Proper Use of Sunscreen Important to Prevent Skin Cancer

Skin cancer is the most common cancer in North America. The benefits of sunscreen outweigh the inconvenience of using it.

First step in the prevention against skin cancer is to avoid sun exposure between 10 a.m. and 2 p.m. whatever the season. These are prime hours for exposure to skin-damaging ultraviolet (UV) radiation from the sun, even on overcast days.

Second step is to wear protective clothing. This includes pants, shirts with long sleeves, sunglasses and a wide-brimmed hat.

Third step is to use sunscreen. Apply sunscreen generously and reapply regularly, says a dermatologist at Mayo Clinic.

There are two types of UV light that can harm your skin – UVA and UVB. A broad-spectrum sunscreen protects you from both.

UVA rays can prematurely age your skin, causing wrinkles. UVB rays can burn your skin. Too much exposure to UVA or UVB rays can cause skin cancer. The best sunscreen offers protection from all UV light.

SPF stands for sun protection factor, a measure of how well sunscreen protects against UVB rays. UVA protection isn’t rated. Manufacturers calculate SPF based on how long it takes to sunburn skin that’s been treated with the sunscreen as compared to skin with no sunscreen.

When applied correctly, a sunscreen with an SPF of 30 will provide slightly more protection from UVB rays than does a sunscreen with an SPF of 15. But the SPF 30 product isn’t twice as protective as the SPF 15 product. Sunscreens with SPFs greater than 50 provide only a small increase in UV protection.

Often sunscreen is not applied thoroughly or thickly enough, and it can be washed off during swimming or sweating. As a result, even the best sunscreen might be less effective than the SPF number suggests.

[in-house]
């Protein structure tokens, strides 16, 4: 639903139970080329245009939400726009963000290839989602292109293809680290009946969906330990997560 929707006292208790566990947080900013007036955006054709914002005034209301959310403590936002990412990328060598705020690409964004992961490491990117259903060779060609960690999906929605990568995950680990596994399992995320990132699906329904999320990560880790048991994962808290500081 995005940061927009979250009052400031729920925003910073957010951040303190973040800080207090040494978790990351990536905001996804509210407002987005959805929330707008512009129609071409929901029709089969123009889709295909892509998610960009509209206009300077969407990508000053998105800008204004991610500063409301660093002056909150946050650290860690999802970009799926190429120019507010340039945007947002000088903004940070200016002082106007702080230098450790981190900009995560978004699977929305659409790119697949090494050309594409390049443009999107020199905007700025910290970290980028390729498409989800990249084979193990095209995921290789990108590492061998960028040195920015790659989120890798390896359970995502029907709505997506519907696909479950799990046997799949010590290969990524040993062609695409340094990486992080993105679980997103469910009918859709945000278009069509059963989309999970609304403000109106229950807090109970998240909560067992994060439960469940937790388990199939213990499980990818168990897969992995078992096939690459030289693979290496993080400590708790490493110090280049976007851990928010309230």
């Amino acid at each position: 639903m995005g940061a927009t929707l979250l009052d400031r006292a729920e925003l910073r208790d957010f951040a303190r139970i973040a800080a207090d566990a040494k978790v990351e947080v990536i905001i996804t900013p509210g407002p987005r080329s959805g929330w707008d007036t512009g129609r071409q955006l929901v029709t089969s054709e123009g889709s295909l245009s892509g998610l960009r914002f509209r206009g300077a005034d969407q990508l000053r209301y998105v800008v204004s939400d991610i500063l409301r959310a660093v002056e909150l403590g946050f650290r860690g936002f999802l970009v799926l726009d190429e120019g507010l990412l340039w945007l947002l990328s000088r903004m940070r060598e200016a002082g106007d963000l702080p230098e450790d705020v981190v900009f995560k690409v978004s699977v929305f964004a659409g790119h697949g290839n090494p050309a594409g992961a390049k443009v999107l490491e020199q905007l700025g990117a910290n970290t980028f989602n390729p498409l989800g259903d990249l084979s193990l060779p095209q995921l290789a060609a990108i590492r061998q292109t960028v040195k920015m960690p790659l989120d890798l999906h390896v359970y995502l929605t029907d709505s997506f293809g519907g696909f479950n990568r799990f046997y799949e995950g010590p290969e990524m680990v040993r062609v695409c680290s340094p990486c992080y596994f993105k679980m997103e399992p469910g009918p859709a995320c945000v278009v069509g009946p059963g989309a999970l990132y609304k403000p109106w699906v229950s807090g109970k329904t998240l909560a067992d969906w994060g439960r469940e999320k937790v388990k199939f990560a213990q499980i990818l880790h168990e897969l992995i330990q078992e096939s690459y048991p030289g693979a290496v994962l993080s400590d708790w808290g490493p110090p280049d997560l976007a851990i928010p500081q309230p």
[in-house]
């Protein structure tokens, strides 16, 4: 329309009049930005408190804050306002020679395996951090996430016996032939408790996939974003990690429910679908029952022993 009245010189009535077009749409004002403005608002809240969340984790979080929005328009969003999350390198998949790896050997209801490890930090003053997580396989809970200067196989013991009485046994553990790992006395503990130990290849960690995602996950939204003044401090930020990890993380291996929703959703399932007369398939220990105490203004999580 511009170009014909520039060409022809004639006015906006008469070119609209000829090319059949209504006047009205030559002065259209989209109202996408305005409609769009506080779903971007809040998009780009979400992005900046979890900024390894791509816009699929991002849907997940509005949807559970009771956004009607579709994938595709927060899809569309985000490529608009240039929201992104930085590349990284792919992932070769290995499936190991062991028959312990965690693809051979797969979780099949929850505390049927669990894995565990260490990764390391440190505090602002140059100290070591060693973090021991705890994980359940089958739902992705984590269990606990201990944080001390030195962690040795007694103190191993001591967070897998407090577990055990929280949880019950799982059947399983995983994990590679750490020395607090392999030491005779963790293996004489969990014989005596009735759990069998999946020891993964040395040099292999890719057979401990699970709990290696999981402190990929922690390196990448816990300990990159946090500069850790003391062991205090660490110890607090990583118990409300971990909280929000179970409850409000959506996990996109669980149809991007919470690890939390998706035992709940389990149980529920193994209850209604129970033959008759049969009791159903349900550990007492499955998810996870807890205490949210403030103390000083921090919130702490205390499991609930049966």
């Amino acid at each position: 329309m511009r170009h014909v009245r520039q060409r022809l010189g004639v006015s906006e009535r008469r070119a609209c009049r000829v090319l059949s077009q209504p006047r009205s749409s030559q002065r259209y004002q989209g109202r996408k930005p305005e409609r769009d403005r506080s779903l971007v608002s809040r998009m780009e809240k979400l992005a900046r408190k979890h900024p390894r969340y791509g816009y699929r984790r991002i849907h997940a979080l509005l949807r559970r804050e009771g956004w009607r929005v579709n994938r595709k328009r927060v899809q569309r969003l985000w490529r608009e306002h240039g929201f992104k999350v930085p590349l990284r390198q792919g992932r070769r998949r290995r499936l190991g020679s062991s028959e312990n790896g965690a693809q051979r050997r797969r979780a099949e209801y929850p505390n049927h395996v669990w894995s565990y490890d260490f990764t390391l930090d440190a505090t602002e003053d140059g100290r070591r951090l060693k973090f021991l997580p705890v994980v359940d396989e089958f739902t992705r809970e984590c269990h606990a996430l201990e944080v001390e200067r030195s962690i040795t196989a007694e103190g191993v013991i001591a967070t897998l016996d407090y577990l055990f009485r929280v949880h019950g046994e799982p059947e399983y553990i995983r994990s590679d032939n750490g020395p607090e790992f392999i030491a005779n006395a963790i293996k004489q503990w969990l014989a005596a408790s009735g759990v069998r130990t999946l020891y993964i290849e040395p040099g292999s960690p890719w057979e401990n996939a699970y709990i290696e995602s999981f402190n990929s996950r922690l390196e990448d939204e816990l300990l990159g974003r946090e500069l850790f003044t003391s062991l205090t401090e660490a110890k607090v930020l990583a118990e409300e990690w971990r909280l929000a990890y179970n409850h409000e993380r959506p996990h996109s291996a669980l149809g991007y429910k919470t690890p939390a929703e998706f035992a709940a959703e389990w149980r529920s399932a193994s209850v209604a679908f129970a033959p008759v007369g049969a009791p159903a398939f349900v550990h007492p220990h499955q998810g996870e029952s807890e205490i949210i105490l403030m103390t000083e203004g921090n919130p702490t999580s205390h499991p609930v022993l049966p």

Rather than looking at a sunscreen’s SPF, choose a broad-spectrum sunscreen. A water-resistant sunscreen means the SPF is maintained for up to 40 minutes while swimming or sweating. Very water resistant means the SPF is maintained for 80 minutes.

Is one sunscreen better than others?

Experts at Consumer Report (May 2017) tested 62 lotions, sprays, sticks, and lip balms. Out of these, 23 tested at less than half their labeled SPF number. That doesn’t mean the products aren’t protective, but you may not be getting the degree of protection you think you are.

To compare the full list of sunscreens you will have to go to the Consumer Report. Here are the top five brands mentioned in the Report:

  1. Equate Sport Lotion SPF 50 (Walmart)
  2. Pure Sun Defense Lotion SPF 50
  3. Equate Ultra Protection Lotion SPF 50 (Walmart)
  4. Trader Joes Spray SPF 50+
  5. Equate Sport Continuous Spray SPF 30 (Walmart)

If you cannot find one of the above sunscreens, then choose a chemical sunscreen with an SPF of 40 or higher that will give you a better chance of getting at least SPF 30.

How to use the sunscreen?

  1. Shake it well.
  2. Apply 15 to 30 minutes before going out.
  3. Use at least a teaspoon on each body part.
  4. Reapply every two hours.
  5. Use spray sunscreens carefully so you don’t inhale it, they can also be flammable. Avoid using sprays on children.

Be safe and enjoy the summer.

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